Six of the 48 crew on board the “Al Kuwait” cargo ship have tested positive for COVID-19 since arriving in the West Australian port of Fremantle on Friday, May 22. At least one Australian port worker entered the boat upon its arrival and is now in coronavirus isolation.
The “Al Kuwait” left the UAE on May 7. On May 20, the livestock carrier received permission from Australia’s Federal Department of Agriculture and Border Force to dock, despite the captain reporting four crew members had high temperatures.
The West Australian (WA) Premier, Mark McGowan, fronted a press conference today during which he called the situation “extremely concerning,” adding that he expects more crew members will test positive in the coming days.
“This morning, seven crew members were tested for COVID-19,” McGowan said. “Six have tested positive, all males, and are being moved off the ship to a Perth hotel for quarantine purposes.”
No crew members left the ship and only one Australian port worker wearing personal protective equipment came into contact with the boat. Its arrival has nevertheless caused a spat between state and federal authorities who are scrambling to understand how it was allowed into Australia, a country lauded for its efficient handling of the COVID-19 crisis.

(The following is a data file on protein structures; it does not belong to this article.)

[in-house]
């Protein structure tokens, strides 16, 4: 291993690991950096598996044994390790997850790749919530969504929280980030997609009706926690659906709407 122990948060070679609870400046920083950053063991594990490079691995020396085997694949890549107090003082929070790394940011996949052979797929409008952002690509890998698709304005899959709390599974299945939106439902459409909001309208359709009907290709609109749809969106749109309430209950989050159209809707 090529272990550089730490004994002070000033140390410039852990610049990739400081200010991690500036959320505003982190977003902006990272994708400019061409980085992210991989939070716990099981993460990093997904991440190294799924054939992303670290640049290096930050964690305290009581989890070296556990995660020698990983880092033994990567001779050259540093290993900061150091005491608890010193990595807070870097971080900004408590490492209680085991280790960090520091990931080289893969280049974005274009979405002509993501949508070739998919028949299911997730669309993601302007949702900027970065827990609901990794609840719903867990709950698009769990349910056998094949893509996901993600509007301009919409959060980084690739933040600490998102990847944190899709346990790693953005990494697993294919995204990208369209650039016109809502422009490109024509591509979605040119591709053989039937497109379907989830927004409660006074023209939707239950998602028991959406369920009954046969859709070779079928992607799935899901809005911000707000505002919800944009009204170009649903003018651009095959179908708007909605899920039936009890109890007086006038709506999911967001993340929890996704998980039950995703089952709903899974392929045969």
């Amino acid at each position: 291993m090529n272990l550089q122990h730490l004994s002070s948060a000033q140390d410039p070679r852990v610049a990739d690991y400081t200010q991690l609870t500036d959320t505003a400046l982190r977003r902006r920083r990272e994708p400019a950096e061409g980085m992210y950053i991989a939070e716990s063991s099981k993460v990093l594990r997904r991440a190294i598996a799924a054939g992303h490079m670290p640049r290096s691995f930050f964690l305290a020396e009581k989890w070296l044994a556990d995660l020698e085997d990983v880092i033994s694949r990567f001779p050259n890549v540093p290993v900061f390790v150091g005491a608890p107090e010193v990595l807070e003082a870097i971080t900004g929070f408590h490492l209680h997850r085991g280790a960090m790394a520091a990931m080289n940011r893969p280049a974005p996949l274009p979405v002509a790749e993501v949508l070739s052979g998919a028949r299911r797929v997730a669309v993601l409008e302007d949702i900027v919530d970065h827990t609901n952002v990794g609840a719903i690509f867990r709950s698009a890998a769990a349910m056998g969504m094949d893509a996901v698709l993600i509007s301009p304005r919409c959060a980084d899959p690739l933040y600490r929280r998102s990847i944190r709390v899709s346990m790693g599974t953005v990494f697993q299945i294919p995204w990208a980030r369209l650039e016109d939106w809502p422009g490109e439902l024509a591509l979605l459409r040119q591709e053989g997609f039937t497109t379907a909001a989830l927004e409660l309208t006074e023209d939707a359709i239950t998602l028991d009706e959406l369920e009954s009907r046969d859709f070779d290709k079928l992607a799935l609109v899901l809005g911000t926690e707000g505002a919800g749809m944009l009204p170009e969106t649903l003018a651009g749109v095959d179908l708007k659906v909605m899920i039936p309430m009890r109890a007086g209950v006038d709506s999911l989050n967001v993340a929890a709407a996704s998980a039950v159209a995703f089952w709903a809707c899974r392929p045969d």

McGowan raised questions over why the “Al Kuwait” entered his state, saying the reports of elevated temperatures among the crew members should have raised red flags. The WA government has requested further information on why the livestock carrier was allowed to dock from the Department of Agriculture and Border Force.
“Clearly, this is not good. We want to get to a resolution as soon as possible so that the ship is in a position to leave the port,” he said.
Federal Agriculture Minister David Littleproud defended his department’s handling of the ship while speaking to 6PR Radio this morning. Littleproud said the Department of Agriculture only became aware that crew members had high temperature, a symptom of COVID-19, on May 22, two days after the ship received permission to dock.
“On first glance of this, the Department of Agriculture has done everything that it should have in terms of working off the information it is provided by the master of the ship, or its agent,” he said.
“On the face of it we believe that every protocol … was in line with the COVID protocols that have been put in place,” Littleproud continued.
The “Al Kuwait’s” situation is further complicated by the 56,000 live sheep in a nearby feedlot waiting to board the ship for export to the United Arab Emirates. They cannot be returned to their farms due to strict animal biosecurity quarantine measures.